To move the property, Mr. Griffin, 54, would have to get permission from the city’s Historic and Environmental Preservation Board, which reviews applications based on standards outlined by the Secretary of the Interior, said Zia Ahmed, a spokesman for Mr. Griffin. The first step, he said, would be to present the plan to the board. If the plan is rejected, Mr. Griffin could appeal to the Miami City Commission.
Mr. Ahmed confirmed that the billionaire is evaluating the possibility of moving the property but that so far no site has been identified to receive it. While some speculate Mr. Griffin might seek to replace Villa Serena and the adjacent Indian Spring with a larger mansion, Mr. Ahmed said it is “too early to know” what, if anything, Mr. Griffin would build in its place.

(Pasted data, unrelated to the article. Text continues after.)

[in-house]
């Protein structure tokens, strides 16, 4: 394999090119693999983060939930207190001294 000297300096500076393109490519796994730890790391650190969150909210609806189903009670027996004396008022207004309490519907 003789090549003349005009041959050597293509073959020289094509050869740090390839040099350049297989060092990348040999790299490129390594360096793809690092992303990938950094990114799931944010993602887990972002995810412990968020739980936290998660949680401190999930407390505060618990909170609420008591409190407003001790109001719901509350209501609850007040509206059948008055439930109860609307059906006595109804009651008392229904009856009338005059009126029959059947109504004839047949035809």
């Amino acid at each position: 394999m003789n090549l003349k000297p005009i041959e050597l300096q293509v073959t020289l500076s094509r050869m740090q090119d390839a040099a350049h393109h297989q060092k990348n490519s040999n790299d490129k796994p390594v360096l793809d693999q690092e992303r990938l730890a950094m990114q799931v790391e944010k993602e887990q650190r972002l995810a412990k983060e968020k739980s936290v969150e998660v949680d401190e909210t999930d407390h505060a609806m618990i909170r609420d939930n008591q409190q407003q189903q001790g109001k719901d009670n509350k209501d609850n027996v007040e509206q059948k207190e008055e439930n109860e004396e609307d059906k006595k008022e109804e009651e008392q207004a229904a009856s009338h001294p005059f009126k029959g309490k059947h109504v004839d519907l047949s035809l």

The proposal follows Mr. Griffin’s relocation of his family and financial empire to Miami from Chicago, promising to infuse billions into the local economy. Citadel is building a new headquarters on the waterfront. In recent years, Mr. Griffin has purchased hundreds of millions of dollars in personal real estate, buying homes in Miami and Palm Beach. The billionaire and Miami Mayor Francis Suarez spoke together at the Economic Club of Miami in November 2022.
In June, the Mayor Francis Suarez had written on Instagram: “I want to give a warm Miami welcome to my friend, Ken Griffin, who I can now officially call a Miamian.”
A spokeswoman for Mr. Suarez said the mayor isn’t getting involved in any plan to move Villa Serena but is in support of the project.